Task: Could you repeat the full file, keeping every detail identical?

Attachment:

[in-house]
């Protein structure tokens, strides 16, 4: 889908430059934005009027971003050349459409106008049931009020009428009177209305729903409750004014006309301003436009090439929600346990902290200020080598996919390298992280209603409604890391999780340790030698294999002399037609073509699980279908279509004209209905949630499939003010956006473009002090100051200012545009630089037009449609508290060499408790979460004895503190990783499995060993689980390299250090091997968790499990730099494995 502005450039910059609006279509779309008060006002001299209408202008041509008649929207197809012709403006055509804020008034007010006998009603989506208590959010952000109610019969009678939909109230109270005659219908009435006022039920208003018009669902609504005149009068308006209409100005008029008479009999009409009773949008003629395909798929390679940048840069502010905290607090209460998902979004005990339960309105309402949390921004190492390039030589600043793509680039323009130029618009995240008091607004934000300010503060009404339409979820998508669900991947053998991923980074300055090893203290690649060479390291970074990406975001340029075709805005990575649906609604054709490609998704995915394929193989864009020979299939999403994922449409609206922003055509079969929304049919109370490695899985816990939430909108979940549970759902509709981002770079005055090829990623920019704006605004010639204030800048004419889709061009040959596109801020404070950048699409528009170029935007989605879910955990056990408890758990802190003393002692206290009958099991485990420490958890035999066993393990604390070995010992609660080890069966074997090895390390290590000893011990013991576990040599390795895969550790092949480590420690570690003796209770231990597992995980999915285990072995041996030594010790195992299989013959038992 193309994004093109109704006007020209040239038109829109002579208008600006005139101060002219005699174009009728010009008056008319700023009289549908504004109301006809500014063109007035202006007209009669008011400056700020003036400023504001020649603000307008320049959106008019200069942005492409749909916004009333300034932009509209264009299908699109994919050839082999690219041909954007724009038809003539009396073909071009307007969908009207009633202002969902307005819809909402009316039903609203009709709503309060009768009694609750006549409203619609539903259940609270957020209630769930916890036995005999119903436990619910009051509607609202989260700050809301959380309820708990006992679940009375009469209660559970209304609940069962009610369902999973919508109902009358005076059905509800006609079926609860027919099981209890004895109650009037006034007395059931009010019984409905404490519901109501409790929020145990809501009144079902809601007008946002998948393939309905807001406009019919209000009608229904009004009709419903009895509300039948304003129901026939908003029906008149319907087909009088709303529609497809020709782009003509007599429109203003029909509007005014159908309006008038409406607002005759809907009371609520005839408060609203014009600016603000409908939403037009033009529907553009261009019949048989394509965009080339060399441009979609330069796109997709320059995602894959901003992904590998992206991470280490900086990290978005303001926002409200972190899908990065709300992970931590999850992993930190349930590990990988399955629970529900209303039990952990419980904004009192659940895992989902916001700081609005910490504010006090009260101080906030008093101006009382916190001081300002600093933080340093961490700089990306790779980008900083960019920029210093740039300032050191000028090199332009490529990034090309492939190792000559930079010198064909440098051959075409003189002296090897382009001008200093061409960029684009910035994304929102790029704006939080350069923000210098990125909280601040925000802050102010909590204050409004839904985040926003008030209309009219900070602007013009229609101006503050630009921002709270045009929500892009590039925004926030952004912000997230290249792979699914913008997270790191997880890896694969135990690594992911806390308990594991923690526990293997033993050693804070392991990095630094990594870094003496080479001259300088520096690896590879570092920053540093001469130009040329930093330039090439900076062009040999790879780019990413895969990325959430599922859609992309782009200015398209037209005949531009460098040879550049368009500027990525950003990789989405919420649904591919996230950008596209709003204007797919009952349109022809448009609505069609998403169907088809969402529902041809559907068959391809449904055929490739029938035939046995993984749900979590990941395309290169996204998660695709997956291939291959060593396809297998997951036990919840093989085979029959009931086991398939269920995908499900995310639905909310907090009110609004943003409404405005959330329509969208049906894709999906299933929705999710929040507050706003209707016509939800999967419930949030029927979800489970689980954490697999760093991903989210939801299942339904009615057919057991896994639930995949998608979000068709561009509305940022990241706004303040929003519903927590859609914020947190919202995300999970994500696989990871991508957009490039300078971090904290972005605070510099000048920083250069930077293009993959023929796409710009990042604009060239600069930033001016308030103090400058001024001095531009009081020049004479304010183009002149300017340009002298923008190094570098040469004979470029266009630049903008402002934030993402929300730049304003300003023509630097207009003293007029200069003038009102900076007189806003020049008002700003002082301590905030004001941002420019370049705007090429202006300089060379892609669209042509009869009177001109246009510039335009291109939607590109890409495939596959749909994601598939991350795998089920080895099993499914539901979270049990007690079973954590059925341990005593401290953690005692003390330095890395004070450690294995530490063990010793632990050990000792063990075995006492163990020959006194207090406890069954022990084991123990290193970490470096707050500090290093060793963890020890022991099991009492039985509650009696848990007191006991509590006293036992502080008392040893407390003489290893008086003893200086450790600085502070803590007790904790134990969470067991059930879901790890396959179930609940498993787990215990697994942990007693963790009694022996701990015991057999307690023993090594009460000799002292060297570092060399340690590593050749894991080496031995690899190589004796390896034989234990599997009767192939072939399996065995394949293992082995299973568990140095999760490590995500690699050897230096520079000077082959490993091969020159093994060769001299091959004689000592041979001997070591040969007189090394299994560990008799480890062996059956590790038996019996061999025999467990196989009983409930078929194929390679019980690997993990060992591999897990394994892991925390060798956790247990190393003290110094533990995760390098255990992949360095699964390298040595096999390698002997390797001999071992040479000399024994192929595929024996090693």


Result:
[in-house]
């Protein structure tokens, strides 16, 4: 889908430059934005009027971003050349459409106008049931009020009428009177209305729903409750004014006309301003436009090439929600346990902290200020080598996919390298992280209603409604890391999780340790030698294999002399037609073509699980279908279509004209209905949630499939003010956006473009002090100051200012545009630089037009449609508290060499408790979460004895503190990783499995060993689980390299250090091997968790499990730099494995 502005450039910059609006279509779309008060006002001299209408202008041509008649929207197809012709403006055509804020008034007010006998009603989506208590959010952000109610019969009678939909109230109270005659219908009435006022039920208003018009669902609504005149009068308006209409100005008029008479009999009409009773949008003629395909798929390679940048840069502010905290607090209460998902979004005990339960309105309402949390921004190492390039030589600043793509680039323009130029618009995240008091607004934000300010503060009404339409979820998508669900991947053998991923980074300055090893203290690649060479390291970074990406975001340029075709805005990575649906609604054709490609998704995915394929193989864009020979299939999403994922449409609206922003055509079969929304049919109370490695899985816990939430909108979940549970759902509709981002770079005055090829990623920019704006605004010639204030800048004419889709061009040959596109801020404070950048699409528009170029935007989605879910955990056990408890758990802190003393002692206290009958099991485990420490958890035999066993393990604390070995010992609660080890069966074997090895390390290590000893011990013991576990040599390795895969550790092949480590420690570690003796209770231990597992995980999915285990072995041996030594010790195992299989013959038992 193309994004093109109704006007020209040239038109829109002579208008600006005139101060002219005699174009009728010009008056008319700023009289549908504004109301006809500014063109007035202006007209009669008011400056700020003036400023504001020649603000307008320049959106008019200069942005492409749909916004009333300034932009509209264009299908699109994919050839082999690219041909954007724009038809003539009396073909071009307007969908009207009633202002969902307005819809909402009316039903609203009709709503309060009768009694609750006549409203619609539903259940609270957020209630769930916890036995005999119903436990619910009051509607609202989260700050809301959380309820708990006992679940009375009469209660559970209304609940069962009610369902999973919508109902009358005076059905509800006609079926609860027919099981209890004895109650009037006034007395059931009010019984409905404490519901109501409790929020145990809501009144079902809601007008946002998948393939309905807001406009019919209000009608229904009004009709419903009895509300039948304003129901026939908003029906008149319907087909009088709303529609497809020709782009003509007599429109203003029909509007005014159908309006008038409406607002005759809907009371609520005839408060609203014009600016603000409908939403037009033009529907553009261009019949048989394509965009080339060399441009979609330069796109997709320059995602894959901003992904590998992206991470280490900086990290978005303001926002409200972190899908990065709300992970931590999850992993930190349930590990990988399955629970529900209303039990952990419980904004009192659940895992989902916001700081609005910490504010006090009260101080906030008093101006009382916190001081300002600093933080340093961490700089990306790779980008900083960019920029210093740039300032050191000028090199332009490529990034090309492939190792000559930079010198064909440098051959075409003189002296090897382009001008200093061409960029684009910035994304929102790029704006939080350069923000210098990125909280601040925000802050102010909590204050409004839904985040926003008030209309009219900070602007013009229609101006503050630009921002709270045009929500892009590039925004926030952004912000997230290249792979699914913008997270790191997880890896694969135990690594992911806390308990594991923690526990293997033993050693804070392991990095630094990594870094003496080479001259300088520096690896590879570092920053540093001469130009040329930093330039090439900076062009040999790879780019990413895969990325959430599922859609992309782009200015398209037209005949531009460098040879550049368009500027990525950003990789989405919420649904591919996230950008596209709003204007797919009952349109022809448009609505069609998403169907088809969402529902041809559907068959391809449904055929490739029938035939046995993984749900979590990941395309290169996204998660695709997956291939291959060593396809297998997951036990919840093989085979029959009931086991398939269920995908499900995310639905909310907090009110609004943003409404405005959330329509969208049906894709999906299933929705999710929040507050706003209707016509939800999967419930949030029927979800489970689980954490697999760093991903989210939801299942339904009615057919057991896994639930995949998608979000068709561009509305940022990241706004303040929003519903927590859609914020947190919202995300999970994500696989990871991508957009490039300078971090904290972005605070510099000048920083250069930077293009993959023929796409710009990042604009060239600069930033001016308030103090400058001024001095531009009081020049004479304010183009002149300017340009002298923008190094570098040469004979470029266009630049903008402002934030993402929300730049304003300003023509630097207009003293007029200069003038009102900076007189806003020049008002700003002082301590905030004001941002420019370049705007090429202006300089060379892609669209042509009869009177001109246009510039335009291109939607590109890409495939596959749909994601598939991350795998089920080895099993499914539901979270049990007690079973954590059925341990005593401290953690005692003390330095890395004070450690294995530490063990010793632990050990000792063990075995006492163990020959006194207090406890069954022990084991123990290193970490470096707050500090290093060793963890020890022991099991009492039985509650009696848990007191006991509590006293036992502080008392040893407390003489290893008086003893200086450790600085502070803590007790904790134990969470067991059930879901790890396959179930609940498993787990215990697994942990007693963790009694022996701990015991057999307690023993090594009460000799002292060297570092060399340690590593050749894991080496031995690899190589004796390896034989234990599997009767192939072939399996065995394949293992082995299973568990140095999760490590995500690699050897230096520079000077082959490993091969020159093994060769001299091959004689000592041979001997070591040969007189090394299994560990008799480890062996059956590790038996019996061999025999467990196989009983409930078929194929390679019980690997993990060992591999897990394994892991925390060798956790247990190393003290110094533990995760390098255990992949360095699964390298040595096999390698002997390797001999071992040479000399024994192929595929024996090693």